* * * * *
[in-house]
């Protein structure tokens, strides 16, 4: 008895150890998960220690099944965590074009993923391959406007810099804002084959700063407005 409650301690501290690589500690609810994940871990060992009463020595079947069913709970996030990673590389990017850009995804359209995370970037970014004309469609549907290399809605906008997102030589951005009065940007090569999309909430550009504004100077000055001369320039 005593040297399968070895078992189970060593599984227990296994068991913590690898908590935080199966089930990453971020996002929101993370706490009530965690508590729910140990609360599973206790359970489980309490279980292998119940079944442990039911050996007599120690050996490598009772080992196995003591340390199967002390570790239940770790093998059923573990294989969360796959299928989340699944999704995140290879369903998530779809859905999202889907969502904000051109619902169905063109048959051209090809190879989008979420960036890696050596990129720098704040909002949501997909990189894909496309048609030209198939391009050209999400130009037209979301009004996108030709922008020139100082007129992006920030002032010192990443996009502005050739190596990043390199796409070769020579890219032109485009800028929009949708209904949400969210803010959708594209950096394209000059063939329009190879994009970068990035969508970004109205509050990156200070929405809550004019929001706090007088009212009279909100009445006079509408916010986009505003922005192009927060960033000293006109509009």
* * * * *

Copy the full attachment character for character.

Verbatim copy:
[in-house]
């Protein structure tokens, strides 16, 4: 008895150890998960220690099944965590074009993923391959406007810099804002084959700063407005 409650301690501290690589500690609810994940871990060992009463020595079947069913709970996030990673590389990017850009995804359209995370970037970014004309469609549907290399809605906008997102030589951005009065940007090569999309909430550009504004100077000055001369320039 005593040297399968070895078992189970060593599984227990296994068991913590690898908590935080199966089930990453971020996002929101993370706490009530965690508590729910140990609360599973206790359970489980309490279980292998119940079944442990039911050996007599120690050996490598009772080992196995003591340390199967002390570790239940770790093998059923573990294989969360796959299928989340699944999704995140290879369903998530779809859905999202889907969502904000051109619902169905063109048959051209090809190879989008979420960036890696050596990129720098704040909002949501997909990189894909496309048609030209198939391009050209999400130009037209979301009004996108030709922008020139100082007129992006920030002032010192990443996009502005050739190596990043390199796409070769020579890219032109485009800028929009949708209904949400969210803010959708594209950096394209000059063939329009190879994009970068990035969508970004109205509050990156200070929405809550004019929001706090007088009212009279909100009445006079509408916010986009505003922005192009927060960033000293006109509009």